As with most stories, we are continually pursuant of the happy ending. We long for idealized conclusions to our favorite tales and wish there’d be a similar euphoric ending in our own life. This is why the standard fairy tale coda remains “happily ever after.” We want that. We want all the wrongs to be made right. We crave for the day when our fractured lives will be remade.
law and gospel
Another week has come and gone, but another round of “Links I Like” starts right now. Lots of stuff to get to this week, so let’s get started!
Welcome to another collection of links that have impacted me this past week. Hope you find them enlightening and encouraging.
A poem by Ralph Erskine.
Welcome to another edition of “Links I Like.” Thanks for stopping by! Hope you’re blessed by what you read.
Something my dad has said many times before, and something that I don’t think I’ll forget anytime soon, is that the keys to good biblical interpretation happen to also be the same 3 basic rules in real estate: (1) Location, (2) Location, and (3) Location. Or to put this in hermeneutical terms, we might say, Context, Context, and Context!
Welcome to a fresh collection of Links I Like. Lots of stuff to take a gander at this week. I hope you enjoy these stories as much as I did!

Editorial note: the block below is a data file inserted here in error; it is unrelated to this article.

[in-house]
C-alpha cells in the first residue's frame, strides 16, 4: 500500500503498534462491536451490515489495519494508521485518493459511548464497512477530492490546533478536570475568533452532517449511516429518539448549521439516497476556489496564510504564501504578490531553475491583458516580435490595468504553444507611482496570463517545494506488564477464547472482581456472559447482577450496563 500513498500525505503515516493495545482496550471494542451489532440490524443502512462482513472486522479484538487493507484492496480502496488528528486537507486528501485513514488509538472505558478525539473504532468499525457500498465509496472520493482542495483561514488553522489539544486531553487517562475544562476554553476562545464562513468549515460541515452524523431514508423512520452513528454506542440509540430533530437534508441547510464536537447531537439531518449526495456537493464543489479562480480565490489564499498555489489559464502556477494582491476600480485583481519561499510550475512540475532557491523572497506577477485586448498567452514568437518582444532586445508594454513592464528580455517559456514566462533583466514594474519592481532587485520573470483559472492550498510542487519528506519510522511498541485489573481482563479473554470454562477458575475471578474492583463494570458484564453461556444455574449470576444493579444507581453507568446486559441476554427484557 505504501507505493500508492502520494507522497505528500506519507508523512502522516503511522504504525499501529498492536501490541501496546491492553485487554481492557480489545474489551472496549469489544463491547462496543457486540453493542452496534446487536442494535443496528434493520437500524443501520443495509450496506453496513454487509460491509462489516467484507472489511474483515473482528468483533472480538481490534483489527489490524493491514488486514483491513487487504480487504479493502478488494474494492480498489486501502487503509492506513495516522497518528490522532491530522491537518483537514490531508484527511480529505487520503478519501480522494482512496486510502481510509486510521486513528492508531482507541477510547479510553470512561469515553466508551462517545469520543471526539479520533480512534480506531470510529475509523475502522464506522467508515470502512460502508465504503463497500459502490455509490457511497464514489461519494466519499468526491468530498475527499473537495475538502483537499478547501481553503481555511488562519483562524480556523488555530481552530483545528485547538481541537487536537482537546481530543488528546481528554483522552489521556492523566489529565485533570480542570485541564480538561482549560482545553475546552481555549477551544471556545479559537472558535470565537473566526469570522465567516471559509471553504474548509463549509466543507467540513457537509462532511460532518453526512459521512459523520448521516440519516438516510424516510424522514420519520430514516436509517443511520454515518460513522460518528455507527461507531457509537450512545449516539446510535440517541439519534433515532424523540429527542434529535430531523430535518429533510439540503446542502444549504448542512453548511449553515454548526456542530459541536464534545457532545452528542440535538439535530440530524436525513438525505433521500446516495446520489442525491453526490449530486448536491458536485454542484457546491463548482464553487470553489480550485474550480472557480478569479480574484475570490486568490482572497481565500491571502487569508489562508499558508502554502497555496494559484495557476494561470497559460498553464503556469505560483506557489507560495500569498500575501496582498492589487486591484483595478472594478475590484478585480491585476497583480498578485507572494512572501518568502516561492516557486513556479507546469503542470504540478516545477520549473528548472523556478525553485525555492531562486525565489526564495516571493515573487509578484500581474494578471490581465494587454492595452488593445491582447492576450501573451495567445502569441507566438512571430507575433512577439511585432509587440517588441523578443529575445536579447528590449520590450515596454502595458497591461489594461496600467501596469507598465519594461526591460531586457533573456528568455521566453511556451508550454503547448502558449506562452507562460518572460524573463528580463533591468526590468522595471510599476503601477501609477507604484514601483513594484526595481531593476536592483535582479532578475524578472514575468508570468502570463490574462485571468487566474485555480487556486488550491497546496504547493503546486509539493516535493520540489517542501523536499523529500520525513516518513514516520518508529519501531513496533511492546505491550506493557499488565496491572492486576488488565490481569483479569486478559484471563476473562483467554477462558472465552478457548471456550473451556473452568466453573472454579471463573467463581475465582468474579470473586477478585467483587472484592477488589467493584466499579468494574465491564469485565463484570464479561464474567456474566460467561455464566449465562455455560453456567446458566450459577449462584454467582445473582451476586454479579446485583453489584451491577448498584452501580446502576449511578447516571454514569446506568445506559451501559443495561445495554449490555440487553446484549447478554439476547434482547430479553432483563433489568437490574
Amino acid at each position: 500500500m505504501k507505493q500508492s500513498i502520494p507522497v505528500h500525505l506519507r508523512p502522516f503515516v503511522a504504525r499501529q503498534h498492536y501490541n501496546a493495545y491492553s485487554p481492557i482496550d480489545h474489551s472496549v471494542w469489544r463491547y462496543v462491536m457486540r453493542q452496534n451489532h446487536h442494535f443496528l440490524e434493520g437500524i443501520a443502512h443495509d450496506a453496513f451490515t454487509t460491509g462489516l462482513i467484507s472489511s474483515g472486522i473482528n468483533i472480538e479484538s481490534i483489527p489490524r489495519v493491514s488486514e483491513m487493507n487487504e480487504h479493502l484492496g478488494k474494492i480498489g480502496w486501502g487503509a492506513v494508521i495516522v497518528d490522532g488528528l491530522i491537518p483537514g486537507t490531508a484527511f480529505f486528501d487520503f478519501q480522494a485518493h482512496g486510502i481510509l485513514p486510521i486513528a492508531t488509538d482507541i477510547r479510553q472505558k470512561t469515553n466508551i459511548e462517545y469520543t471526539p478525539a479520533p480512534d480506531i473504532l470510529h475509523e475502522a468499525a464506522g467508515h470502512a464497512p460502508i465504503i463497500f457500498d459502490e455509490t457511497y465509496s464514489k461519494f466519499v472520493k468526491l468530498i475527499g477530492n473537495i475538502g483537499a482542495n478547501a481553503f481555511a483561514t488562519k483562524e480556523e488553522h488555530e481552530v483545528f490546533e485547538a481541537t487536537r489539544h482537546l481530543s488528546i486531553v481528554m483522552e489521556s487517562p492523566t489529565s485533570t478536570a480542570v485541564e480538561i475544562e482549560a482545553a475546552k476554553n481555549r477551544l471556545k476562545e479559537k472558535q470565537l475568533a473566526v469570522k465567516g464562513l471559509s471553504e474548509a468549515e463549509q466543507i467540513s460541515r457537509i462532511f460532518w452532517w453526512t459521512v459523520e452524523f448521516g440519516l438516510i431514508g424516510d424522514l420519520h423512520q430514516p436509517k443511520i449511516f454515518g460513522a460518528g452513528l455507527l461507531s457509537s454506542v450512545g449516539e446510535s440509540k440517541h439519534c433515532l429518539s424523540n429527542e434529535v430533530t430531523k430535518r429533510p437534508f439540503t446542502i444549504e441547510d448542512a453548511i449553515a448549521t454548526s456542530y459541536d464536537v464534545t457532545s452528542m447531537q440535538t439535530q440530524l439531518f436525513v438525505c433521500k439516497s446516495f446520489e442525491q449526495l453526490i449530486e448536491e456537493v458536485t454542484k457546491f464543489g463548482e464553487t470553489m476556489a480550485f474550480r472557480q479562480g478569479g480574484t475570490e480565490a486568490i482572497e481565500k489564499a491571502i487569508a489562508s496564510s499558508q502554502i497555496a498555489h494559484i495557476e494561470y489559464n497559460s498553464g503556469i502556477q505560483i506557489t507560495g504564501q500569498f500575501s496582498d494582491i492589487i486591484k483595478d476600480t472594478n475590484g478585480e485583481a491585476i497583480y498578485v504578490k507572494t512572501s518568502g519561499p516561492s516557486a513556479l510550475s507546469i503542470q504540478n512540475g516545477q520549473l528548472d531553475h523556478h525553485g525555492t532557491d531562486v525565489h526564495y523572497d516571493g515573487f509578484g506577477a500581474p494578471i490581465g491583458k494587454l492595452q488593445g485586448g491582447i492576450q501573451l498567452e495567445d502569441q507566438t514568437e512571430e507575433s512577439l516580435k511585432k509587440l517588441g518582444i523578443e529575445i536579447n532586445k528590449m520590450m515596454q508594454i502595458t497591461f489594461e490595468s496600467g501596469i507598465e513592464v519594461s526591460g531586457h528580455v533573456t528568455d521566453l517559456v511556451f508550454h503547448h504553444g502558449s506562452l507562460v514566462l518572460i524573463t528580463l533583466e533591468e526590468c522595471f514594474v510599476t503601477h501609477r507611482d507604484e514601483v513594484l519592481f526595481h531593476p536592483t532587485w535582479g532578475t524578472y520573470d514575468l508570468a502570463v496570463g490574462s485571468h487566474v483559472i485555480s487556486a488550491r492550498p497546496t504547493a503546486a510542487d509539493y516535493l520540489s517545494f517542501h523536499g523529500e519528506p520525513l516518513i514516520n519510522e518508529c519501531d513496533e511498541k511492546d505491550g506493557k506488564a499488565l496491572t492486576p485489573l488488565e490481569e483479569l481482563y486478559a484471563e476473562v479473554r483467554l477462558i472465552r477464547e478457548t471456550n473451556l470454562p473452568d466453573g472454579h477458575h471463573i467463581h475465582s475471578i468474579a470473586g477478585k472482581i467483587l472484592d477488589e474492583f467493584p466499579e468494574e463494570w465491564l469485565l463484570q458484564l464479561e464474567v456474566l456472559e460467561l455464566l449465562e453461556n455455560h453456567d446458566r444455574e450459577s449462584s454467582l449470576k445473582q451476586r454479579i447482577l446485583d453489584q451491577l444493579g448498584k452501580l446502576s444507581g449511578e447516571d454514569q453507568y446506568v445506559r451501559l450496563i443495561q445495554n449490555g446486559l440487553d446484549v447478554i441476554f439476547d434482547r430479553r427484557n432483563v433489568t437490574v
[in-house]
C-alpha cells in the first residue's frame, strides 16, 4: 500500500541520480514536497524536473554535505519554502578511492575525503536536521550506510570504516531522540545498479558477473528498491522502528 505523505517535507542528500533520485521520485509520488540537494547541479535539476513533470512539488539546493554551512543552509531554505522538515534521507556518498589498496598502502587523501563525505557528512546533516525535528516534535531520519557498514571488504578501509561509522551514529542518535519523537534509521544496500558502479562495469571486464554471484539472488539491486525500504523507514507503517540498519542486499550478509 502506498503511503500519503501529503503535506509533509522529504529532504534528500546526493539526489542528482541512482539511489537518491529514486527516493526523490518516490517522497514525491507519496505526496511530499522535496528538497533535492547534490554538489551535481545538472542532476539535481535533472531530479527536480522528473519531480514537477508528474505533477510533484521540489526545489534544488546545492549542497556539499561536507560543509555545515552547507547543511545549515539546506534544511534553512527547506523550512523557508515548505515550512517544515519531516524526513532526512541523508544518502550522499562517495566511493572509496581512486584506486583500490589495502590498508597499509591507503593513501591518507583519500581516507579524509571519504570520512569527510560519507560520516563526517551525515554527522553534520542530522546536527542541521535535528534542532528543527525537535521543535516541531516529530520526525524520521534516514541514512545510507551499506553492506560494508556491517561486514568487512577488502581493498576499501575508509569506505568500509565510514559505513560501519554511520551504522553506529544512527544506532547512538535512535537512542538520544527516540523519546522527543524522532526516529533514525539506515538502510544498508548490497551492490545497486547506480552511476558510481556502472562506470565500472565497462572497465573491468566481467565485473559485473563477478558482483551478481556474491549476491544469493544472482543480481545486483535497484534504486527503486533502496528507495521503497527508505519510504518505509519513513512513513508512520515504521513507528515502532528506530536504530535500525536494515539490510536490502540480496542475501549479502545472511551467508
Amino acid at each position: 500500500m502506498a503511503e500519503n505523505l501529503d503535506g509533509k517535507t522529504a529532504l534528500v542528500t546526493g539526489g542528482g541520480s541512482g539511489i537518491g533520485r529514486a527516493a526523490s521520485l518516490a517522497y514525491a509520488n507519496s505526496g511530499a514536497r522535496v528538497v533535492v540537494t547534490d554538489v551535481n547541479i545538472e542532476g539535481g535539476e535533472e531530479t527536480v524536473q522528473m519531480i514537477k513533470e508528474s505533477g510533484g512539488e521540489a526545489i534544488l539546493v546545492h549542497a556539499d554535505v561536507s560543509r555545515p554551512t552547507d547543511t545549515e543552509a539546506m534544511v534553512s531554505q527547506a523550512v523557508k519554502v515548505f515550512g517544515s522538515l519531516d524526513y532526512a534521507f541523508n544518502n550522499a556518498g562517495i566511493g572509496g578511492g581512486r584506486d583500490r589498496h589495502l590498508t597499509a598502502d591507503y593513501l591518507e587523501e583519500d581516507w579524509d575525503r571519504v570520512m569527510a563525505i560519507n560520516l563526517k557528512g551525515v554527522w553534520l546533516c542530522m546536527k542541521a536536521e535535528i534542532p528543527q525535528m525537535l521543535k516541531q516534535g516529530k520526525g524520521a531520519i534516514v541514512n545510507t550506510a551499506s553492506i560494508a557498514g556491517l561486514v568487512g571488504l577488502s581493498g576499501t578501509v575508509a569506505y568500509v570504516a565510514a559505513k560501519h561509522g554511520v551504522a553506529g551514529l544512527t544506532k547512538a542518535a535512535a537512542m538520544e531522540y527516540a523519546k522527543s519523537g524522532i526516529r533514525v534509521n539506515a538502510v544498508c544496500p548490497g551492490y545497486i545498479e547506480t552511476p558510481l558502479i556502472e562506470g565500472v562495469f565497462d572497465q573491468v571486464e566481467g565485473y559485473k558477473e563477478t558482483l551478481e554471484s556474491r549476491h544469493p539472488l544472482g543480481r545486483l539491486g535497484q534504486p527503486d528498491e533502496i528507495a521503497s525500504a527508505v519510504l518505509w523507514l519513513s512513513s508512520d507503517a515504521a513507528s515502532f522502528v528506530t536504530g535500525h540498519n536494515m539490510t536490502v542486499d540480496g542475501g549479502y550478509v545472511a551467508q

The salvation of wretched sinners by an omni-holy and forever-righteous God is, by all accounts, a categorical impossibility. The logic of righteousness insists as much, not permitting even the smallest ounce of sin to blemish the remarkable majesty of the Lord’s perfection. Yet, there still persists much confusion surrounding the holiness of God, which, I would contend, forms the basis upon Christ delivers His most famous discourse, the Sermon on the Mount.
Welcome to another edition of Links I Like, a weekly roundup of all the things that tickled my fancy (figuratively) over the past week. Hope you enjoy these or are as encouraged by these as I have been. Thanks for reading!
Perhaps the most astute commentary on 21st century culture came during the earthly ministry of Christ. What is a description of the fallacy of the Pharisaical teachers of the day, is actually profound insight into how most Americans live. “They are blind guides,” Jesus says. “And if the blind lead the blind, both will fall into a pit” (Matt. 15:14).